Values centred recruitment
Recruitment of staff is one of the most important decisions a company or organisation can make; Get it right and the money spent on the recruitment process and in inducting and developing the successful people will deliver a good return. Get it wrong and not only is that money wasted, it can cost you money when the person exits the organisation. I have been involved in recruitment processes for a number of years, in both the private and public sector and I thought I’d share a success story in terms of recruitment.
I have been the Chair of Trustees at an Outstanding (Ofsted rating) school for over ten years years, during that time I have overseen the processes for the recruitment of two Headteachers and been involved in the recruitment of two Deputy Headteachers. All of these appointments have been successful with the chosen person adding real value to the leadership of the school.
How did we do that?
Firstly, we agreed that the person we wanted had to demonstrate values and behaviours that were in line with the values and ethos of the school so, recruiting for personal values became the key principle. Our rationale being that, as long as the person had the minimum qualifications required for the post then anything else could be gained via training and development – personal values are much harder (some say impossible) to train and develop as they come from within.
Secondly, we agreed that the key stakeholders should take part in the process – in this case we involved the children and the staff in the assessment exercises.
Lastly, we agreed that if, after all the assessments, we felt that none of the applicants were a good fit then we would not appoint and would re-advertise. I am amazed at how often I hear people talk of appointing someone who they had doubts about when that person proves their doubts to be correct.
The children, staff and trustees were involved in helping to write the advertisements this is what they came up with:
Our children would like a Head Teacher who:
· Values children’s opinions.
· Is firm but kind and sets clear boundaries
· Is a good and courageous leader
· Wants the children to be happy at school and have fun
Our staff and trustees want a Head Teacher who:
· is an inspirational leader with a track record of improving outcomes for children;
· has a demonstrable commitment to excellence and continues to build on successes;
· is approachable and values, encourages and nurtures the development of all school staff;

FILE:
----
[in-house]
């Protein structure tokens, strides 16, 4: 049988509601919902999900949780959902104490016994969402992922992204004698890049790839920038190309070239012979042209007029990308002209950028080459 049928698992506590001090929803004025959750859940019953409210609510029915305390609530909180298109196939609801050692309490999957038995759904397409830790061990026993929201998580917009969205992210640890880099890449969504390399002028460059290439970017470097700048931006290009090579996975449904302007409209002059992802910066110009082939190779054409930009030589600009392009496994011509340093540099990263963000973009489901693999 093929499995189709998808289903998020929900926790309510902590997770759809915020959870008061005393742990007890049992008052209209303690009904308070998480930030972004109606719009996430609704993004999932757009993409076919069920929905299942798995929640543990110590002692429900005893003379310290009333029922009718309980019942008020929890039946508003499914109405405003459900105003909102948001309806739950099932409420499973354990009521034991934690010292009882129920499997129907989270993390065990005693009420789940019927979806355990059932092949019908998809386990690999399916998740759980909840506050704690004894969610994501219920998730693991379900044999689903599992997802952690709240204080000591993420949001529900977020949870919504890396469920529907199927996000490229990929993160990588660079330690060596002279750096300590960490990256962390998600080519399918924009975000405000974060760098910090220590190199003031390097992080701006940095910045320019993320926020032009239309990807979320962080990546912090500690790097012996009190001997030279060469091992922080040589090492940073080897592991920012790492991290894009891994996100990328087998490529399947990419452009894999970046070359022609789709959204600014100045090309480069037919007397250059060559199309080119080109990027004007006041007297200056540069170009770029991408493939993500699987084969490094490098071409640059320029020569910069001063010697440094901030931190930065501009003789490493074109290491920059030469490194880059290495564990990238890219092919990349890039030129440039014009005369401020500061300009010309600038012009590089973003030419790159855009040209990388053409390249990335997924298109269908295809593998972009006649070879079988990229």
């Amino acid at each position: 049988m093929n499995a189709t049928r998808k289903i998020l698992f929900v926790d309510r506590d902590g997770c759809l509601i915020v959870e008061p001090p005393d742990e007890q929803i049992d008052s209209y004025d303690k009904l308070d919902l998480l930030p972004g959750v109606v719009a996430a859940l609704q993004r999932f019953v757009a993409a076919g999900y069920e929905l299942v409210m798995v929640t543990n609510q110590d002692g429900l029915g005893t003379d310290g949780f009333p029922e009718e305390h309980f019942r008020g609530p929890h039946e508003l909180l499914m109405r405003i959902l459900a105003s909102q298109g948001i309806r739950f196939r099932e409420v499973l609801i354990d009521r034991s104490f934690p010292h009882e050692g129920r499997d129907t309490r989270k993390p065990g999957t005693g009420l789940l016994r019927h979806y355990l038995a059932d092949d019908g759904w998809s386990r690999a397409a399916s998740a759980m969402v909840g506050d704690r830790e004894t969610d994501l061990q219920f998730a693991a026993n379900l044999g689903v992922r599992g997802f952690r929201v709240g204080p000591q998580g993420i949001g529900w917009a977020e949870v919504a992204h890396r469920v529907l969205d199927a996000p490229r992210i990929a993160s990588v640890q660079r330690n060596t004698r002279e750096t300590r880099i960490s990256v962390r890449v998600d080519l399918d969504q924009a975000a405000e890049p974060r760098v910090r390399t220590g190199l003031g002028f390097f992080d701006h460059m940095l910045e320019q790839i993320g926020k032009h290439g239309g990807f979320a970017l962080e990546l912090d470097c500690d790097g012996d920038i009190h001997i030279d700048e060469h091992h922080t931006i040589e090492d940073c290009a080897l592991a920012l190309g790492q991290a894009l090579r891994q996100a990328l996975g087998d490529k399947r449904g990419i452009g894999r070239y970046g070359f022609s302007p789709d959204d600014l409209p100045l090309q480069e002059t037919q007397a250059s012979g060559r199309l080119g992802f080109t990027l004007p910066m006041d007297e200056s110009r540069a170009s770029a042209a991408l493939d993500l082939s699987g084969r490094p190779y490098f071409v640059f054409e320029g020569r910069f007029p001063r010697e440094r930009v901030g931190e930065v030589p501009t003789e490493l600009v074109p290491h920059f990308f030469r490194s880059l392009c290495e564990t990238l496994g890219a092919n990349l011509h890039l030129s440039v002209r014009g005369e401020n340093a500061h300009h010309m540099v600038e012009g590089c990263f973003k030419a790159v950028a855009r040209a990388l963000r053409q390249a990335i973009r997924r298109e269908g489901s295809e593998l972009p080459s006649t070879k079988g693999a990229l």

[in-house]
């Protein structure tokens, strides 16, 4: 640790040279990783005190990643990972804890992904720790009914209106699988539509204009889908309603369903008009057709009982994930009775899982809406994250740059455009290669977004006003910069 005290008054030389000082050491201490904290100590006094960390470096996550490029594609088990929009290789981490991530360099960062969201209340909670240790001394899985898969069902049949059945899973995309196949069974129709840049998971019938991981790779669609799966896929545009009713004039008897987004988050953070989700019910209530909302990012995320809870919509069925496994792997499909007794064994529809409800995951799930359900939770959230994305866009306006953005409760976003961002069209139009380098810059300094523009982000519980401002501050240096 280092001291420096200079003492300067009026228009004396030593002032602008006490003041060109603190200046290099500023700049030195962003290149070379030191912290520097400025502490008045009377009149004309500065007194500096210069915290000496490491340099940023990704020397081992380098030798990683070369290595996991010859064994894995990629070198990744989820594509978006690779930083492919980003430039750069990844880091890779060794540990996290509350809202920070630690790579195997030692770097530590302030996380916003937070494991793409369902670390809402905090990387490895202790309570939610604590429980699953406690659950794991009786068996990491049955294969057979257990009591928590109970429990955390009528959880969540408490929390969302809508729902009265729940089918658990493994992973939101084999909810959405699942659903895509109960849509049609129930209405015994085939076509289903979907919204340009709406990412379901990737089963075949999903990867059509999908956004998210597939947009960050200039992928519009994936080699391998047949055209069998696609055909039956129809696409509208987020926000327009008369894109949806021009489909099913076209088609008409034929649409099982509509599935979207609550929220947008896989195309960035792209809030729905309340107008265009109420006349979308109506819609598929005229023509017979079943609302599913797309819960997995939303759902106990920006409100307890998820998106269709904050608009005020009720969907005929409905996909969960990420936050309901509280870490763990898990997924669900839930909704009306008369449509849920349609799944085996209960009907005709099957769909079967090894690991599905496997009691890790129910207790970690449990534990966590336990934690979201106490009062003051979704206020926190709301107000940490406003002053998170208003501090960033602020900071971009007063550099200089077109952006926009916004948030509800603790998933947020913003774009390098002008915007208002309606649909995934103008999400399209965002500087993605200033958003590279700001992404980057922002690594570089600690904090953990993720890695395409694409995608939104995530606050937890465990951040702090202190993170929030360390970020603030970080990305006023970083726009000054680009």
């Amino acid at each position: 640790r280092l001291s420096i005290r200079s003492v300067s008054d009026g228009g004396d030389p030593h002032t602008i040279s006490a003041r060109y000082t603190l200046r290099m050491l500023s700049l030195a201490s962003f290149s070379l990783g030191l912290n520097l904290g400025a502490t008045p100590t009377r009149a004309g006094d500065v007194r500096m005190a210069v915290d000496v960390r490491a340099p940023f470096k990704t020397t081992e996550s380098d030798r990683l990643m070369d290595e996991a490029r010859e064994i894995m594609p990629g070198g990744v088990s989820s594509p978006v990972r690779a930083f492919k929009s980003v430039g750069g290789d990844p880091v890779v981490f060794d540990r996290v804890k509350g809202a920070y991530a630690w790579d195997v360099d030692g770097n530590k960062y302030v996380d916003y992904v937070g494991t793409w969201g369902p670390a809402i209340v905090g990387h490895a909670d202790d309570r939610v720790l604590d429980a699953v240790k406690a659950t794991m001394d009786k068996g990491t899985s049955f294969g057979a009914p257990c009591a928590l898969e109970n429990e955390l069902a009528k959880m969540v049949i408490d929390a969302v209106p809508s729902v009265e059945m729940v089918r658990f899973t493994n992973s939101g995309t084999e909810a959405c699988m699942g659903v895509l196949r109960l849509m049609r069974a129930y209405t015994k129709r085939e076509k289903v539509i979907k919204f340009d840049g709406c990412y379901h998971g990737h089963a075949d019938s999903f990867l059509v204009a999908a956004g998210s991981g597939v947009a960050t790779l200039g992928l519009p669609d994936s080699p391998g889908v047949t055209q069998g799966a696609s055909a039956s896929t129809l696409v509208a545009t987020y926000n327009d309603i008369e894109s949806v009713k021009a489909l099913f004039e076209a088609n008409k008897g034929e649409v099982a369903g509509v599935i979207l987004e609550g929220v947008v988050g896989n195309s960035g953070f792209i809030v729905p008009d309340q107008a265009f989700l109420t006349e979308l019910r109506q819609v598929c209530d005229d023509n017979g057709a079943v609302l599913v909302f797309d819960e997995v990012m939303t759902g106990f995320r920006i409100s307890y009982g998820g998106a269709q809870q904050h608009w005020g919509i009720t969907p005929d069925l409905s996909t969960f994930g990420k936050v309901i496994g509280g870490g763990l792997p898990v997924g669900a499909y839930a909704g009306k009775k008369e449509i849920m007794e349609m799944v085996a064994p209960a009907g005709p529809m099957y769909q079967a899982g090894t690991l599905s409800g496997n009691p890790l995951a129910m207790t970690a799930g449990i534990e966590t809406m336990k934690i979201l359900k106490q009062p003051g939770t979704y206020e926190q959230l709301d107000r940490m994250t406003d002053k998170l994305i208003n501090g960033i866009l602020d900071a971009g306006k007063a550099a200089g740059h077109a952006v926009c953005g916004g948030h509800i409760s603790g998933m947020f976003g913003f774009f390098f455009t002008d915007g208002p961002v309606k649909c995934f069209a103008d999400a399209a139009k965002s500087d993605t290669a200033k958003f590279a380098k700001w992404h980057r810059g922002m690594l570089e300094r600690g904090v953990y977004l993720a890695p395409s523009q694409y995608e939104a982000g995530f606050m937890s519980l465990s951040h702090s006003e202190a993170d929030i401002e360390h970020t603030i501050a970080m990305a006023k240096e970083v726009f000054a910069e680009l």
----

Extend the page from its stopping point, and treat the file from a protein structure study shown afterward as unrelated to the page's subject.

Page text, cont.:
· has empathy with the staff and helps them to strike a good work/life balance;
· leads by example and goes the ‘extra mile’ for the staff and children;
· exhibits and encourages best practice in the classroom;
· believes in providing a rounded education of pupils through sport, the arts and other activities;
· brings in their own experience to take the school from strength to strength;
· has high expectations of themselves and others and leads the school’s professional learning community with enthusiasm;
· fosters close links between home, school and the local community and has a genuinely inclusive approach.
I don’t think any external consultant could have come up with a better and more fitting list.
The first phase was the application form – we wanted more than just a list of statements and wanted examples of where the applicant had achieved some of the above. This process gave us our shortlist.
We also involved the children, staff and trustees in some of the exercises at the assessment centre and took their feedback into account when making the final decisions.
The children in particular showed an amazing ability to sum up their thoughts and feelings succinctly.
On two occasions we decided not to appoint and started the process again, widening the criteria so that more people could apply.
Whilst I wouldn’t say that we got everything right first time, we are committed to continuous learning and with each iteration we tweaked and changed things and got the right person.
I firmly believe that this was well worth the effort and the results bear that out.
I wonder how many other organisations get their key stakeholders involved in their recruitment?